UK privacy watchdog is hobbled, says Europe

UK privacy watchdog is hobbled, says Europe

Summary: The Information Commissioner's Office needs more powers for the UK to comply with European data protection law, according to the European Commission

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TOPICS: Security
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The UK privacy watchdog should have stronger data protection powers, according to the European Commission.

The Information Commissioner's Office (ICO) does not have enough international reach or enforcement power, the Commission said in a statement on Thursday.

"I urge the UK to change its rules swiftly so that the data protection authority is able to perform its duties with absolute clarity about the rules," said justice commissioner Viviane Reding in the statement. "Having a watchdog with insufficient powers is like keeping your guard dog tied up in the basement."

The ICO must have its powers strengthened to comply with European law. At present, the UK is not implementing the EU Data Protection Directive correctly, partly due to legal ambiguities surrounding the powers of the ICO, said the Commission.

To comply with the directive, the ICO must be able to assess whether a third-party country has adequate data protection before allowing international transfers of data. In addition, the Commission said that the ICO must be able to perform random checks on organisations, and have the power to enforce penalties following those checks.

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The UK has two months to inform the Commission of measures taken to beef up the powers of the ICO, or it will be liable to enforcement action from the Commission. The next step would be for the Commission to take the government to court.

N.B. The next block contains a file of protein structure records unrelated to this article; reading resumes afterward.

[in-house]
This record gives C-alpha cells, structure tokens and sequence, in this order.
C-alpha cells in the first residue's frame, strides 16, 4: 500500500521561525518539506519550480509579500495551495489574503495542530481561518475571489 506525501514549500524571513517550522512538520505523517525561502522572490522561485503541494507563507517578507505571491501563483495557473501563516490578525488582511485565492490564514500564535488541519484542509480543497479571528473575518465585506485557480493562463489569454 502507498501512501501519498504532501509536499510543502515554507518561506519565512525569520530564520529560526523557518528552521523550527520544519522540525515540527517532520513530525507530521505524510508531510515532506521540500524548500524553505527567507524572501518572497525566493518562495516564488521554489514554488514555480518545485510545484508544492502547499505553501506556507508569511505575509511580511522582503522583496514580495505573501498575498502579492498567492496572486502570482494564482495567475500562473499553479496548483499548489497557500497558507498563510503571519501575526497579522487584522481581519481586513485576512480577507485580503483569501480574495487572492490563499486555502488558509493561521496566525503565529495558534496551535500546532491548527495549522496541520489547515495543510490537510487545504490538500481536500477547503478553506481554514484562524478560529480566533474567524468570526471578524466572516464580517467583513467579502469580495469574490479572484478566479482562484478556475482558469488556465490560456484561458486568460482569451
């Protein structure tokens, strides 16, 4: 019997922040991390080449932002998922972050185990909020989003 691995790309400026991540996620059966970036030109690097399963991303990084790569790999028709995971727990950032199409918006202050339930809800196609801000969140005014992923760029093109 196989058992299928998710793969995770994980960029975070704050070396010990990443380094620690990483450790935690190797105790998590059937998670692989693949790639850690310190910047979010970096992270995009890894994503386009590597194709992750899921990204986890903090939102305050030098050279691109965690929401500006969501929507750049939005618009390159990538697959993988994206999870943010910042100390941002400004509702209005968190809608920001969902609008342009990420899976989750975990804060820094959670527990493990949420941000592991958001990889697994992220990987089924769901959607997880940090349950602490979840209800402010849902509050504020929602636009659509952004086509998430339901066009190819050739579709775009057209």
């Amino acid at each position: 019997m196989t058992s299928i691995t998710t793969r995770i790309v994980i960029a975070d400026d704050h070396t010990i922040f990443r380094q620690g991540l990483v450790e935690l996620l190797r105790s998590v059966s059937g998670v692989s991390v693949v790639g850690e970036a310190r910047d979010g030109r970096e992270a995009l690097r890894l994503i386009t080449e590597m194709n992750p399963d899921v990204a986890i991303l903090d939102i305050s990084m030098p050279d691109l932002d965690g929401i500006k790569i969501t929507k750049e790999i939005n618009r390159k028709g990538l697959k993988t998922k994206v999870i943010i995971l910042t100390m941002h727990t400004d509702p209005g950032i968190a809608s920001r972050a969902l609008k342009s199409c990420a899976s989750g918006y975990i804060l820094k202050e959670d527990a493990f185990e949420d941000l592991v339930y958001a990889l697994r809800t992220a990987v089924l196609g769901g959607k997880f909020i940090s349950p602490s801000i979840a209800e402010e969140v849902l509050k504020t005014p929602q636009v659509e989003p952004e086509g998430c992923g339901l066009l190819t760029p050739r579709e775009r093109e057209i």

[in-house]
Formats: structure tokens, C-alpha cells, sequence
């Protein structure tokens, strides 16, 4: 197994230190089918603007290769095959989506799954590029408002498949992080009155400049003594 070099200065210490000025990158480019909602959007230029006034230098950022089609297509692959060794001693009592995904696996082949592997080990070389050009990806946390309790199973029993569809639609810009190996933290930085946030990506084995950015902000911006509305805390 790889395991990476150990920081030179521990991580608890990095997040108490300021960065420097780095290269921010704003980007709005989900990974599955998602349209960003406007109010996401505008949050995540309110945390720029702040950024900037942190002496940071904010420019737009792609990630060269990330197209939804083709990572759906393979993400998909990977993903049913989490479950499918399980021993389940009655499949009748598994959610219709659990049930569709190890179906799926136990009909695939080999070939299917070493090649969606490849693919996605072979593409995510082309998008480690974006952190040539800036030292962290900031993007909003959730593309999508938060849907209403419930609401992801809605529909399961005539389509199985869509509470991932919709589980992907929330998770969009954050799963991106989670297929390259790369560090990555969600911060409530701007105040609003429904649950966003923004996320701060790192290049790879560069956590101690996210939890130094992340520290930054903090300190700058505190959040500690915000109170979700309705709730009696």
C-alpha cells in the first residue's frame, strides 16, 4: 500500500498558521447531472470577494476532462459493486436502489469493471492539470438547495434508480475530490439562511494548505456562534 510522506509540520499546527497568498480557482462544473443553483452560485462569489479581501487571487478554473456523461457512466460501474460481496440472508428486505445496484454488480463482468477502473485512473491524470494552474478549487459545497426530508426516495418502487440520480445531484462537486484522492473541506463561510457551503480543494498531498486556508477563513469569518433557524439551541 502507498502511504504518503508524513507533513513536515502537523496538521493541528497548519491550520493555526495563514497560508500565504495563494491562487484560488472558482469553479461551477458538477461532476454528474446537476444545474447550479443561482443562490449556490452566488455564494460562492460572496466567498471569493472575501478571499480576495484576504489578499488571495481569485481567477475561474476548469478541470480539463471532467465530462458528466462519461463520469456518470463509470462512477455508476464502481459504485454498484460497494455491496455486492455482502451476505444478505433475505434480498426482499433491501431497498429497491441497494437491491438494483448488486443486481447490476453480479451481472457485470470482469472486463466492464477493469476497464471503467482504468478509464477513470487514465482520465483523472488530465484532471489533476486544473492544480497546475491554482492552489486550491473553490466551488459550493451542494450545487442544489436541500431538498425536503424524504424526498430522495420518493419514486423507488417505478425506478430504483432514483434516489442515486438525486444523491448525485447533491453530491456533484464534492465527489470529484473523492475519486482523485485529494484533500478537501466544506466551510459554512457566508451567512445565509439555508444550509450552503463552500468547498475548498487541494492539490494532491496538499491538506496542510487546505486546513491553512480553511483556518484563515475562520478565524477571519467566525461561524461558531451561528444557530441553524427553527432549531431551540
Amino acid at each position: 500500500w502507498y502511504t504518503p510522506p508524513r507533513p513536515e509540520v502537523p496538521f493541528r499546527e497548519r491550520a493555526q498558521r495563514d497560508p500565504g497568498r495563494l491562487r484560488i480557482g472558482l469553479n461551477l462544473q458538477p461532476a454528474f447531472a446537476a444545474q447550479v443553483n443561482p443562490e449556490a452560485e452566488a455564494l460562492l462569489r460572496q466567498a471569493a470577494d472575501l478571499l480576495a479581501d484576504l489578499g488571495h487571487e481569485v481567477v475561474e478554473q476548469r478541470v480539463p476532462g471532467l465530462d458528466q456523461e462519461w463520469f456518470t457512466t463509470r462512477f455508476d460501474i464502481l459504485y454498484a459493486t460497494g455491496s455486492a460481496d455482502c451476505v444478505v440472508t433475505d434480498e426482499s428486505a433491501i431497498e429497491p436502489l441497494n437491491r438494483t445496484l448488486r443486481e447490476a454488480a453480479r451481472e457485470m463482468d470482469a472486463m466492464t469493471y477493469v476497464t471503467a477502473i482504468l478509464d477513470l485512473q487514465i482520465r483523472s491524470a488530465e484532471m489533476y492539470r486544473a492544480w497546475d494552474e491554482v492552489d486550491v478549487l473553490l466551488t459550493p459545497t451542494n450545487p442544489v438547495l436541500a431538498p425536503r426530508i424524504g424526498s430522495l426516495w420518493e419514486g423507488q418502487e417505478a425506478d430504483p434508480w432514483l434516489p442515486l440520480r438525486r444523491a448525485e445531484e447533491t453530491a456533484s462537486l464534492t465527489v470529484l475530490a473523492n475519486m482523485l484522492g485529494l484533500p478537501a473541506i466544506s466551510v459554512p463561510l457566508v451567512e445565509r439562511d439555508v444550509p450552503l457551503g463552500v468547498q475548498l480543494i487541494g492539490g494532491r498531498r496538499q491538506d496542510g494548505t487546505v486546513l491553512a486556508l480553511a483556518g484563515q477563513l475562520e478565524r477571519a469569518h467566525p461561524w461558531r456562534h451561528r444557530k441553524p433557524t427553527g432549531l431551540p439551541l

The ICO said in a statement on Friday that data protection is important, and that it would discuss the Commission's concerns with the Ministry of Justice, which sponsors the ICO.

"It is important that we have effective data protection regulation to help protect individuals' personal information," said ICO. "We look forward to discussing the Commission's detailed concerns with the Ministry of Justice and providing input into the UK government's response."

The Commission has been concerned about the powers of the ICO for at least six years. The first step of the infringement procedure against the UK government was a letter of formal notice sent on 9 July 2004. A complementary letter of formal notice was sent on 10 April 2006. The latest letter of notice was sent to the UK government on Wednesday.

The Ministry of Justice responded in a statement on Friday. "We are firmly committed to protecting UK citizens' privacy and data," said the statement. "We are considering the Commission's letter and will respond in due course."

The ICO is an independent public body funded by the Ministry of Justice. It can only perform random checks on government departments, not private sector organisations, and cannot enforce any monetary penalty following a random check.

The ICO was given greater enforcement powers in April, and now has the power to fine an organisation up to £500,000 for a serious data breach, but only when it has been asked to investigate.

Topic: Security

Tom Espiner

About Tom Espiner

Tom is a technology reporter for ZDNet.com. He covers the security beat, writing about everything from hacking and cybercrime to threats and mitigation. He also focuses on open source and emerging technologies, all the while trying to cut through greenwash.

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